Currently, there are no restrictions or requirements for capacity limitations or physical distancing for on-campus events. Here is what you need to know before visiting or hosting someone on campus:
- Guests/Attendees 12+ must be fully vaccinated having received a final vaccination dose at least two weeks prior to event date (e.g., second dose of Pfizer/Moderna or single dose of Johnson & Johnson) and have a CDC-issued COVID-19 vaccination card showing fully vaccinated status presented at time of entry of event.
- All Guests/Attendees must wear a mask while on campus
- Guests who will be on campus for more than 10 minutes must:
- Complete a digital self-certification form certifying that they or a member of their household have not:
- Been diagnosed with, or knowingly exposed to a positive case of COVID-19 in the last 14 days
- Been experiencing any of the COVID-19 symptoms such as fever, shortness of breath, dry cough, new loss of taste or smell
- Been asked to self-quarantine or self-isolate in the last 14 days
- Upon arrival, guests and attendees must show proof of vaccination at the event check in. Guests or attendees are required to wear a mask while on campus (both inside and outside)
Following are acceptable proofs of full vaccination (if 12+):
- Vaccination card (which includes your name, type of vaccine provided, and date last dose administered)
- A photo of a vaccination card as a separate document
- A photo of your vaccine card stored on a phone or electronic device
Documentation of vaccination from a healthcare provider electronic health record or state Immunization Information System record (note: self-reported vaccination records that are not verified by a health care provider cannot be accepted).
To learn more, click here.
Donating to the Fund for Gonzaga helps students and our campus with support to the greatest needs. Your donation will provide flexible support for scholarships, learning resources, student and campus needs as they emerge, and important provisions for the health and safety of our entire community. You can also share stories of Zags doing good during this time and stay connected with Zag Nation on the Zags at Home web page.
Please contact Erin Shields, Director of Alumni and Employer Engagement, at firstname.lastname@example.org if you have internship or job opportunities for our graduates.
To learn more about how you can support our students, click here: giving.page/form.
We know that you have a lot on your mind as we get closer to the start of fall semester. As such, we have developed a series of Return to Gonzaga Guides that include all of the information you need to know before you return. Click here to learn more!
We recognize the inherent dignity of all individuals and expect professional conduct in activities and programs and in the relationships we share with students, faculty, staff, and the public.
During this pandemic, where there are so many unknowns, taking care of each other is just as important as taking care of ourselves. Cura Personalis, or care for the whole person, and Cura Apostolica, or care for the work or institution, go hand in hand and are integral to our mission. We are committed to continuing to maintain an educational, working, and living environment free of all forms of discrimination or harassment. Making assumptions about or engaging in negative treatment of others based on perceived COVID-19 symptoms, medical conditions or abilities, national origin, racial and ethnic characteristics, or any other protected status hurts our community and will not be tolerated. Any acts of discrimination or harassment run counter to our University values and policies, including our Harassment and Non-Discrimination Policy.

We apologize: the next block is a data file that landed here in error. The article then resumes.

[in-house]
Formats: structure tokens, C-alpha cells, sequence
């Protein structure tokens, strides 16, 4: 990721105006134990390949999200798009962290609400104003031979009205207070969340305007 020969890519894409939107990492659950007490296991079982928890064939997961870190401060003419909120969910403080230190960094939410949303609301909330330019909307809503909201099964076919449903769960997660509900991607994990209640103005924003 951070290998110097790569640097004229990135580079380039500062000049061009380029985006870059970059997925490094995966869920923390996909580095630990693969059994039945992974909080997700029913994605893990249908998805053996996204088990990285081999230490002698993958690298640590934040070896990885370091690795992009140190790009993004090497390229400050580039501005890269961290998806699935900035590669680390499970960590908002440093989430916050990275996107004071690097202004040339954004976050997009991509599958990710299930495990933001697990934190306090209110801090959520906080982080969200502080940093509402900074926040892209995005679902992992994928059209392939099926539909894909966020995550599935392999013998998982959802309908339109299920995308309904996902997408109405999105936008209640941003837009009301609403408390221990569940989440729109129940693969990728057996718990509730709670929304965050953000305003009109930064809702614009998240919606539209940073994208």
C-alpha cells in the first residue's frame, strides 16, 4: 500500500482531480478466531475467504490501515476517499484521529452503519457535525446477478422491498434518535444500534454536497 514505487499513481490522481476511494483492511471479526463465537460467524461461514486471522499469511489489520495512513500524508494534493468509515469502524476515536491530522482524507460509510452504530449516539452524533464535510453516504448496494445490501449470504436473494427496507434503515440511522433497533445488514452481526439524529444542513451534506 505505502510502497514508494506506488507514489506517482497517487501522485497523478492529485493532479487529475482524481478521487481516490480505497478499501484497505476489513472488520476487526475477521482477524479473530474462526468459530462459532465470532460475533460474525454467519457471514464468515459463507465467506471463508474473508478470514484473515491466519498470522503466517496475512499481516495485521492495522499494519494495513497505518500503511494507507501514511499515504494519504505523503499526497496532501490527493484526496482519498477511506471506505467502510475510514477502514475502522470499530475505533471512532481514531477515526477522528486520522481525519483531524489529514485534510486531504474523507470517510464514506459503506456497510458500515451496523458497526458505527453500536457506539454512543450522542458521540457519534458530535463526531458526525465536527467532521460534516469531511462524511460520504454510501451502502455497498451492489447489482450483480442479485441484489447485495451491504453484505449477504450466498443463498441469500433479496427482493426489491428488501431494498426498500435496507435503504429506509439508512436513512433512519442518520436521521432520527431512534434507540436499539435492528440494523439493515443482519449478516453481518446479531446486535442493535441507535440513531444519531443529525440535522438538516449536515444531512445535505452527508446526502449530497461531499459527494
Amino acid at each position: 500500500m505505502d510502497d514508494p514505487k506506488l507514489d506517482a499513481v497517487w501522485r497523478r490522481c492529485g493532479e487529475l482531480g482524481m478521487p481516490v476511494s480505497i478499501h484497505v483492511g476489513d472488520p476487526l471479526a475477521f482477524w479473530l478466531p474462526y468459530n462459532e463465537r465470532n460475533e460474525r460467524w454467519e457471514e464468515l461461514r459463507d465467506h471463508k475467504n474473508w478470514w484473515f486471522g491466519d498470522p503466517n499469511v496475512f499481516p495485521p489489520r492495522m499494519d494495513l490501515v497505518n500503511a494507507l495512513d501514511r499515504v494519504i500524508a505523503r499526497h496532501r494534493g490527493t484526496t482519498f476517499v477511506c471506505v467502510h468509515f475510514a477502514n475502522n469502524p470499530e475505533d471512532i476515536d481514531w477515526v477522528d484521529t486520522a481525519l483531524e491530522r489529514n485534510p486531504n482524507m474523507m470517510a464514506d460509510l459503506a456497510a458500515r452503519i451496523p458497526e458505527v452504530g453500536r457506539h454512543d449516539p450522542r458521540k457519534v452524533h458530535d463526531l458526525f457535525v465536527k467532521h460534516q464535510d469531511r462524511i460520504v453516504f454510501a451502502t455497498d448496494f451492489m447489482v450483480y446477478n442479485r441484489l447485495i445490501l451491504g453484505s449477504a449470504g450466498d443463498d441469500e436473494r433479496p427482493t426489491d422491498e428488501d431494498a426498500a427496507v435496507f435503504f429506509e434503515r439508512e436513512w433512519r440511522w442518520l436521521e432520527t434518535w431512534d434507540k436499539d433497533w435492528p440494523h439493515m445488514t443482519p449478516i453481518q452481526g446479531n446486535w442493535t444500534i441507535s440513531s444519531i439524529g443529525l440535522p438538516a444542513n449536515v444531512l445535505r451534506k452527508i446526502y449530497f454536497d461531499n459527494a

We also recognize that every student has had very different experiences during the pandemic and that COVID-19 has had disproportionate impacts among people of color. We are here to support you and provide the resources necessary to allow your experience at Gonzaga to be the best it can be. The Office of Diversity, Inclusion, Community & Equity (DICE) utilizes the principles of critical dialogue, reciprocity, and solidarity to facilitate learning that cultivates cultural engagement, enriches mindfulness, fosters a sense of belonging, and challenges systems of privilege and oppression. To connect with the DICE team and learn more about resources and support systems available during this time of uncertainty and challenge, call (509) 313-4100.
As shared by the CDC, stigma and discrimination can occur when people associate a disease, such as COVID-19, with a population or nationality, even though not everyone in that population or from that region is specifically at risk for the disease. Stigma can also occur after a person has been released from COVID-19 quarantine even though they are not considered a risk for spreading the virus to others.
Stigma hurts everyone by creating more fear or anger towards ordinary people instead of the disease that is causing the problem. We can fight stigma and help not hurt others by providing social support. We can communicate the facts and prevent the unnecessary harm of stigma.
Information about stigma can be found on the CDC's Reducing Stigma website.